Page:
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J Pharmacol Sci. 2010;113(2):120-5. Epub 2010 May 24.

Roles of oral bacteria in cardiovascular diseases--from molecular mechanisms to clinical cases: Cell-surface structures of novel serotype k Streptococcus mutans strains and their correlation to virulence.

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Department of Pediatric Dentistry, Osaka University Graduate School of Dentistry, Suita, Osaka, Japan.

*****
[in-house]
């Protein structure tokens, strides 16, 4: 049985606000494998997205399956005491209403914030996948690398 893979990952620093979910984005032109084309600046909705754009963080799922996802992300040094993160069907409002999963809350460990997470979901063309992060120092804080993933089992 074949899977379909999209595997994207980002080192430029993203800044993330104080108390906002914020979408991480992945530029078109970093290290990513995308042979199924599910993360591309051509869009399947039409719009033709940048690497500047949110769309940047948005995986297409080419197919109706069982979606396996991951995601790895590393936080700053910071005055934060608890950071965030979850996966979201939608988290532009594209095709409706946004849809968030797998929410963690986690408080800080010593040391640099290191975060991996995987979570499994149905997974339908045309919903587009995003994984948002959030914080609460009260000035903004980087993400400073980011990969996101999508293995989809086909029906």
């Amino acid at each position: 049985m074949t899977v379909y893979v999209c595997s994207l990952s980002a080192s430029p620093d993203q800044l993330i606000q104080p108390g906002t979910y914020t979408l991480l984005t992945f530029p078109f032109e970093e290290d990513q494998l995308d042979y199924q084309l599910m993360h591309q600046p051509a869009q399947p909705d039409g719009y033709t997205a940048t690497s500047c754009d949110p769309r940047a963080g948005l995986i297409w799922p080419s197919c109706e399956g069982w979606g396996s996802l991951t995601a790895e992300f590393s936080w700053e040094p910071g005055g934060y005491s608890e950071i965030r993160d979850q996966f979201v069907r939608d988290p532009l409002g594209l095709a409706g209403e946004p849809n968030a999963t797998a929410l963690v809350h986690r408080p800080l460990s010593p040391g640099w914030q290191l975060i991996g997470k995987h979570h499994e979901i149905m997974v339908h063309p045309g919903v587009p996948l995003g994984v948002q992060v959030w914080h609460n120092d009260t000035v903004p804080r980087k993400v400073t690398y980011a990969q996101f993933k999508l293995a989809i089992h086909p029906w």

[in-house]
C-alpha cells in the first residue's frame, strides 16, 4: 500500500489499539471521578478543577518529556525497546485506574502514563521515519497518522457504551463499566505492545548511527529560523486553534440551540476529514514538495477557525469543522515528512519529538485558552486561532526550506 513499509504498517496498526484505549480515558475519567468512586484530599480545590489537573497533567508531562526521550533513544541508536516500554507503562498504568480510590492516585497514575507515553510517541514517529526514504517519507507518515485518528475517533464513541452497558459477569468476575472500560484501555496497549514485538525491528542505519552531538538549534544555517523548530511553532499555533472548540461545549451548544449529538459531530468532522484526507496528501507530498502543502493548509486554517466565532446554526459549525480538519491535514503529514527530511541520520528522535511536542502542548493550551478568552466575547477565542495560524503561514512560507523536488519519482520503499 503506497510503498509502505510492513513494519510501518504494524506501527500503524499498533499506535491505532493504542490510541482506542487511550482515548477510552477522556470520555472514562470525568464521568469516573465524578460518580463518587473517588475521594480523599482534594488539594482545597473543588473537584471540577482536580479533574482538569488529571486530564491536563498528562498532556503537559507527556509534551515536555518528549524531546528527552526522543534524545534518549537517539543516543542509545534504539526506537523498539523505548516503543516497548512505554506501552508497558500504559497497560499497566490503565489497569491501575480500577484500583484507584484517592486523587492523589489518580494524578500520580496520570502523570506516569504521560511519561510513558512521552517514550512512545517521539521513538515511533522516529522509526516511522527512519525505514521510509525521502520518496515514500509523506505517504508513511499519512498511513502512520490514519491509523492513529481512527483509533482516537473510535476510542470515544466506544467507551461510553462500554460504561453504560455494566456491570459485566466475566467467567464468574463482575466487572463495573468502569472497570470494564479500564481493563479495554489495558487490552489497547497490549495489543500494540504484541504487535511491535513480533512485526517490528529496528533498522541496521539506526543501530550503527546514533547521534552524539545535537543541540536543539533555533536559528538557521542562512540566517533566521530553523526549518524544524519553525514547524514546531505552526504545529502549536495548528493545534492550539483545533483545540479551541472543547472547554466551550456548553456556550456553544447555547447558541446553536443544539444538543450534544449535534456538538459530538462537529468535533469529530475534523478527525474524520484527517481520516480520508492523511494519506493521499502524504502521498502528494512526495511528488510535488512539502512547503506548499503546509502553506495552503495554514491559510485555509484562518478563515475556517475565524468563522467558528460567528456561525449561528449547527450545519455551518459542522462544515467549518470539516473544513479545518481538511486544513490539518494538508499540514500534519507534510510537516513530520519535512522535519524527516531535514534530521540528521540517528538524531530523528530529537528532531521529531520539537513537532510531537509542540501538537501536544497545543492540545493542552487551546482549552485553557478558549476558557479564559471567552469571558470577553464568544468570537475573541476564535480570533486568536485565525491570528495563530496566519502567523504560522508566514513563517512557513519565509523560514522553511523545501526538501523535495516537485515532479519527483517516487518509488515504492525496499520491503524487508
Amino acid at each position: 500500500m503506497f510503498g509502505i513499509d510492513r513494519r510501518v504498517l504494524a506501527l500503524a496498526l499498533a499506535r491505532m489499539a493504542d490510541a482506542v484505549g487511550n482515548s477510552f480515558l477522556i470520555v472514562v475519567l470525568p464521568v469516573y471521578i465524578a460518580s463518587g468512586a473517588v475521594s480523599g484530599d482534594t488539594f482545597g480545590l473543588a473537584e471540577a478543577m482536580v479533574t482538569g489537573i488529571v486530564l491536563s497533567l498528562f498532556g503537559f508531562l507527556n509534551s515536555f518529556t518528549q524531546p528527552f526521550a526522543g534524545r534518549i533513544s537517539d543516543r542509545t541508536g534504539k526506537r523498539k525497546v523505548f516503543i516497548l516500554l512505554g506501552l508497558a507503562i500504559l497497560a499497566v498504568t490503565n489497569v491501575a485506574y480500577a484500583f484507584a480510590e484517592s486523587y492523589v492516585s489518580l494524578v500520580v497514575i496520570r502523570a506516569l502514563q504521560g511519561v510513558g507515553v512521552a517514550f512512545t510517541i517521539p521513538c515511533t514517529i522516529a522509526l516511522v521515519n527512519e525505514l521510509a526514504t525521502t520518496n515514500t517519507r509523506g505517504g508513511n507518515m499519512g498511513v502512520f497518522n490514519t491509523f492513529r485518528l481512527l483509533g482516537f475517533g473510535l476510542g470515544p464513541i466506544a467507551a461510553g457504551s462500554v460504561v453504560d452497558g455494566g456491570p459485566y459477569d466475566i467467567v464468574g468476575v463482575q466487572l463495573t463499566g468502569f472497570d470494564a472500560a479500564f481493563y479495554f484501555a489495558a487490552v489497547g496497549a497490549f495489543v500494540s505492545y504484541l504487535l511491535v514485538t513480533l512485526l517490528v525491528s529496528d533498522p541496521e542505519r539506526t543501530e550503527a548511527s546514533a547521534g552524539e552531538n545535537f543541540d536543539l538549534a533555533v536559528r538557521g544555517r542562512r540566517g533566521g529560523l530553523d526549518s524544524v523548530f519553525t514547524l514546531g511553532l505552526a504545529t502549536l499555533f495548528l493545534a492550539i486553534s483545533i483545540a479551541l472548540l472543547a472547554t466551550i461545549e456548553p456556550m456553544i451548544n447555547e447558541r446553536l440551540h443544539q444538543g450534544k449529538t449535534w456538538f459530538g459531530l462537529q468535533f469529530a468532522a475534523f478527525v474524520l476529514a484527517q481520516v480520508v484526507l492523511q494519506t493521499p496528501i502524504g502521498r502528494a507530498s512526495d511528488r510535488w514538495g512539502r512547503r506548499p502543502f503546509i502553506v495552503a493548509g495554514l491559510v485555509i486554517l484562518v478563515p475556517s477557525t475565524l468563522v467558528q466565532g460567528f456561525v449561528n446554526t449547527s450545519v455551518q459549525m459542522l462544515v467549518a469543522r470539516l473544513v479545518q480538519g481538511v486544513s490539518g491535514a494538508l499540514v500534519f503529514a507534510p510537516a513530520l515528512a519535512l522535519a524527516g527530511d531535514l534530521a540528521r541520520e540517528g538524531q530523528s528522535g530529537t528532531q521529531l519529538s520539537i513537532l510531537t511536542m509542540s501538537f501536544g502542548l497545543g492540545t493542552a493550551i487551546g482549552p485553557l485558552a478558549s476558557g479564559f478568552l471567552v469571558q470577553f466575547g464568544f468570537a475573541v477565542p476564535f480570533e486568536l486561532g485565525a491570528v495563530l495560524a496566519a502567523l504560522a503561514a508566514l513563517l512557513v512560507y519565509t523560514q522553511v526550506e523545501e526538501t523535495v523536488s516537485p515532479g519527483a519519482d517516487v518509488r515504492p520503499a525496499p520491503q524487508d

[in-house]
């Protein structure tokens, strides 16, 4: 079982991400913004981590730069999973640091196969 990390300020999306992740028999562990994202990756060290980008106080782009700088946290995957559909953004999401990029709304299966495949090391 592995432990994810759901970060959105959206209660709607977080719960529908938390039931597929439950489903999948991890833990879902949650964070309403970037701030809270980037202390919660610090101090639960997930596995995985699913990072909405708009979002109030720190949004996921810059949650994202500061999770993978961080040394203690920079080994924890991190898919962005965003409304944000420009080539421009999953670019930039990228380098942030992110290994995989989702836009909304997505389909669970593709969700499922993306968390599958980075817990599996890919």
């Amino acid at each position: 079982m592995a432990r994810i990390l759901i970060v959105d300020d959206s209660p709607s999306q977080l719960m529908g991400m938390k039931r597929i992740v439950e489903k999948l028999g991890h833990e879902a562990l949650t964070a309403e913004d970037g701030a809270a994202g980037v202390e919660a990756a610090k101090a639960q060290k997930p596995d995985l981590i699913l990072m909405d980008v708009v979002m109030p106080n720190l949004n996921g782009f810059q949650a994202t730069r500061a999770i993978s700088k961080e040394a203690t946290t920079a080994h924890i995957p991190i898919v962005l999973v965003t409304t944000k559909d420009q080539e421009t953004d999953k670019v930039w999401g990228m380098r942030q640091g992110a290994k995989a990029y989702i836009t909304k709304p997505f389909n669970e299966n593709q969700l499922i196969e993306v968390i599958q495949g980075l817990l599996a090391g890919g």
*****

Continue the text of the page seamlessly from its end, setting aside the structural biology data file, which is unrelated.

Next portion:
Streptococcus mutans is generally known as a pathogen of dental caries, and it is also considered to cause bacteremia and infective endocarditis (IE). S. mutans was previously classified into 3 serotypes, c, e, and f, due to the different chemical compositions of the serotype-specific polysaccharides, which are composed of a rhamnose backbone and glucose side chains. We recently designated non-c/e/f serotype S. mutans strains as novel serotype k, which is characterized by a drastic reduction in the amount of the glucose side chain. A common biological feature of novel serotype-k strains is a lower level of cariogenicity due to alterations of several major cell surface protein antigens. As for virulence in blood, these strains survive in blood for a longer duration due to lower antigenicity, while the detection rate of all strains carrying the gene encoding collagen-binding adhesin has been shown to be high. Furthermore, molecular biological analyses of infected heart valve specimens obtained from IE patients revealed a high detection rate of serotype-k S. mutans. Together, these findings suggest that serotype-k S. mutans strains show low cariogenicity but high virulence in blood as compared to the other serotypes, due to alterations of several cell surface structures.

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